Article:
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Flashcards in Embryo of GI tract Deck (61):
1

What tissue layer makes up the epithelial lining and glands of the GI tract?

Endoderm

2

During lateral folding, what is incorporated as the embryonic midgut?

yolk sac endoderm

3

What tissue forms the smooth muscle and connective tissue of the GI tract?

Splanchnic mesoderm

4

What is the peritoneum?

The serous membrane lining the abdominal cavity (parietal) and organs (visceral)

5

What is the mesentery?

A double layer of peritoneum that suspends an organ from the body wall (it can contain CT blood vessels, lymphatics and nerves

6

How are organs suspended from the body wall?

via the mesentery

7

What creates mesenteries?

lateral folding

8

What is the splanchnic mesoderm responsible for?

smooth muscle and connective tissue of the GI tract (including mesenteries)

9

What is the ectodermal contribution to the GI tract?

neural crest cells

10

What are neural crest cells responsible for in the GI tract?

They form the enteric nervous system

11

T/F all three germ layers contribute to the GI tract?

truth

12

T/F the GI tract is divided into the foregut, midgut, and hindgut regions?

true

13

What artery supplies the pharynx?

the pharyngeal arch arteries

14

What artery supplies the foregut?

The celiac trunk

15

What artery supplies the midgut?

The superior mesenteric artery (SMA)

16

What artery supplies the hindgut?

The inferior mesenteric artery (IMA)

17

What is the developmental structure that will eventually become the trachea, respiratory tree and lungs?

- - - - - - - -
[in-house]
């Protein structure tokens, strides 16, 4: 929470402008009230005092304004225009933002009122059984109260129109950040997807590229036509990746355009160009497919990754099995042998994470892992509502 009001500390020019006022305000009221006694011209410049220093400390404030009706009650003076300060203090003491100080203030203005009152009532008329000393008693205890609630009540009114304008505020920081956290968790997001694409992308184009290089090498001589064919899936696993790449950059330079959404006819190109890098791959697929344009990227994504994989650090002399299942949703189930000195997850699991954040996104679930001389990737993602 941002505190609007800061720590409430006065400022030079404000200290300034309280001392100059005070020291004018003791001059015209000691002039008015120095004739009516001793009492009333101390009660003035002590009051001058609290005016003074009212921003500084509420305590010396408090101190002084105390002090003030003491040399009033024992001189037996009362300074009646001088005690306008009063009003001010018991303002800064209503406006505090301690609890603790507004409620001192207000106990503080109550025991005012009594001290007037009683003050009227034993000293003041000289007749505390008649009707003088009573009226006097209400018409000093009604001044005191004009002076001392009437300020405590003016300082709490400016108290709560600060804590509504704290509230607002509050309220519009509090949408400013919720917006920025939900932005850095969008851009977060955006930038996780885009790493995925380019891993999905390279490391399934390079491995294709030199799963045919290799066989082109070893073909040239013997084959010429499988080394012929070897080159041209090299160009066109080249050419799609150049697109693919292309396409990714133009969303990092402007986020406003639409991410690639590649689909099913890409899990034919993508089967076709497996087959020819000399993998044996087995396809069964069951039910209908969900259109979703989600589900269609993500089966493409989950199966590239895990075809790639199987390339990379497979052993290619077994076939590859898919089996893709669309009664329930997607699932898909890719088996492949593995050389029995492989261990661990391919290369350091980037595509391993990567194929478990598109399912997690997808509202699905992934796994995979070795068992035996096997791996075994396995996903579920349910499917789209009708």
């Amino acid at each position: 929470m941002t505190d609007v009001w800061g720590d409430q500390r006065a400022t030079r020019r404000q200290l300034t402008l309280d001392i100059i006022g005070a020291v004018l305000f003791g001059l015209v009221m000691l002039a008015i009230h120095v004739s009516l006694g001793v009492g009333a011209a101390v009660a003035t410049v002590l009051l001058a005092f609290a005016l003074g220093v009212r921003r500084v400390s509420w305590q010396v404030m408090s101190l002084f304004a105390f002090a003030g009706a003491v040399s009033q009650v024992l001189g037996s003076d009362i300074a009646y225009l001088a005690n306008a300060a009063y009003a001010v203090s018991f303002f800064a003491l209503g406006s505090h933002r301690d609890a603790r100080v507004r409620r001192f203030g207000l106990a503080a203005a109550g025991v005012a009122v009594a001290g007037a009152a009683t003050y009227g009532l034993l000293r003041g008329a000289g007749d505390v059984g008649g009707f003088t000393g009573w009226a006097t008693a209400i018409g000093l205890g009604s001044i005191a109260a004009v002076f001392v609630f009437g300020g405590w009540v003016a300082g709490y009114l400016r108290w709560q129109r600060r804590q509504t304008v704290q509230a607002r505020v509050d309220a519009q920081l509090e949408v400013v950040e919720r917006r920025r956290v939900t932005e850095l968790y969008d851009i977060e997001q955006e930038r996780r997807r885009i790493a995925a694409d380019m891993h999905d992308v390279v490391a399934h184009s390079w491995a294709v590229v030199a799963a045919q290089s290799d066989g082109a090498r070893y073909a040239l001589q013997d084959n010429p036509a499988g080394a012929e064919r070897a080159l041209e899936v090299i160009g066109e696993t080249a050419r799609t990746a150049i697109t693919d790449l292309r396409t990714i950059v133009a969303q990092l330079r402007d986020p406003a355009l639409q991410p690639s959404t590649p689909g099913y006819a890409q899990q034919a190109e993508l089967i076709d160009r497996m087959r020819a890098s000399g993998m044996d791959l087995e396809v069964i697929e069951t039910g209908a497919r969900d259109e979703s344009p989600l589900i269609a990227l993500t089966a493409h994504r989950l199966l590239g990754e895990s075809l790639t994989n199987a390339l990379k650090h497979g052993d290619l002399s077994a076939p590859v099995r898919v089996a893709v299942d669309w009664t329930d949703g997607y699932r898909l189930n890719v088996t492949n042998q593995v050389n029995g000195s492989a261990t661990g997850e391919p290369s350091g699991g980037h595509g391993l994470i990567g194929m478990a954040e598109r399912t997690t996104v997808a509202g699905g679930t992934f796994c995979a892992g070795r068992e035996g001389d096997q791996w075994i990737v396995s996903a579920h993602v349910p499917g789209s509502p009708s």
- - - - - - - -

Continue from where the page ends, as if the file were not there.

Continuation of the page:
The respiratory diverticulum (appears on the ventral side of the foregut)

18

Which side of the stomach is the greater and lesser curvature on?

Greater curvature is on the dorsal side
Lesser curvature is the ventral surface of the stomach

19

T/F the stomach undergoes 90 degree clockwise rotation if looking from above?

truth

20

How does this affect the position of the greater and lesser curvatures?

Lesser curvature (ventral) ends up on the right side and the greater curvature (dorsal) ends up on the left

21

Because of stomach rotation in development, which nerve supplies which part of the stomach and why?

Well, the nerves travel with the stomach as it turns, so the right vagus nerve supplies the dorsal stomach which is on the left and vice versa

22

Where does the spleen form?

Between two leaves of the dorsal mesogastruim

23

As the stomach rotates the dorsal mesogastrium is carried to the _____ side.

Left (just follows the rotation of the stomach)

24

What important structure follows the dorsal mesogastrium as it is carried to the left?

The spleen

25

Understand stomach rotation and mesogastrium repositioning

Okay.

26

Where is the duodenum?

It is the C-shaped loop just distal (on its way out) to the stomach

27

The duodenum is made up of what two portions of the gut?

Proximal half is the foregut and the distal half is the midgut

28

Which organs are secondarily retroperitoneal?

distal duodenum
pancreas

29

What does the hepatic diverticulum give rise to? (3 things)

It gives rise to the:
liver
gall bladder
bile ducts

30

Where does the hepatic diverticulum arise from (what tissue) and where at in the gut? Where does it travel?

It emerges ventrally from the endoderm of the distal foregut and grows superiorly toward the septum transversum

31

T/F- as I look out the window while making these cards, there is a snowstorm going on.

Trooth.

32

How does the pancreas get its developmental start? (tissue, location)

It emerges from the distal foregut as two endodermal buds- one dorsal and one ventral